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Early signs of cancer found by nanowires

From Medical News Today, a report on work by Foresight Feynman Prize winner Charles Lieber of Harvard: “Harvard University researchers have found that molecular markers indicating the presence of cancer in the body are readily detected in blood scanned by special arrays of silicon nanowires — even when these cancer markers constitute only one hundred-billionth of the protein present in a drop of blood. In addition to this exceptional accuracy and sensitivity, the minuscule devices also promise to pinpoint the exact type of cancer present with a speed not currently available to clinicians…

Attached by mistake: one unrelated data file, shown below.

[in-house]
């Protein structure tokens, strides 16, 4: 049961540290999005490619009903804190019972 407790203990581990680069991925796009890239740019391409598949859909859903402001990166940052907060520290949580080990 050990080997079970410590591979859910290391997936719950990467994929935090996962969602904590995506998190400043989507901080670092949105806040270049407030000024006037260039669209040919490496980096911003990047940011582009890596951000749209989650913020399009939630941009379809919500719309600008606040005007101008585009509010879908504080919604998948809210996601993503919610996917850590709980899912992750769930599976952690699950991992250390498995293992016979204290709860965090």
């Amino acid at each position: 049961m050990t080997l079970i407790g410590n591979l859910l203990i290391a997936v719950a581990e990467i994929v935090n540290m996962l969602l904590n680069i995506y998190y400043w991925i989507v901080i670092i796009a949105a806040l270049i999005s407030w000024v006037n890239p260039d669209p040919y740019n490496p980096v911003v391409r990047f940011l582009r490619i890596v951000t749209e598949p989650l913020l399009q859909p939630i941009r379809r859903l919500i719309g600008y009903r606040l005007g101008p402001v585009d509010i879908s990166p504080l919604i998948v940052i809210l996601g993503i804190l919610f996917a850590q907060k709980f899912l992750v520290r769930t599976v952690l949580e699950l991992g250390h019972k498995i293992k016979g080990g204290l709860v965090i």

” ‘This is one of the first applications of nanotechnology to healthcare and offers a clinical technique that is significantly better than what exists today,’ says author Charles M. Lieber, Mark Hyman Jr. Professor of Chemistry in Harvard’s Faculty of Arts and Sciences. ‘A nanowire array can test a mere pinprick of blood in just minutes, providing a nearly instantaneous scan for many different cancer markers. It’s a device that could open up substantial new possibilities in the diagnosis of cancer and other complex diseases.’ ” See abstract at Nature Biotechnology. (Credit: Foresight director Glenn Reynolds and Participating Member Russell Whitaker)

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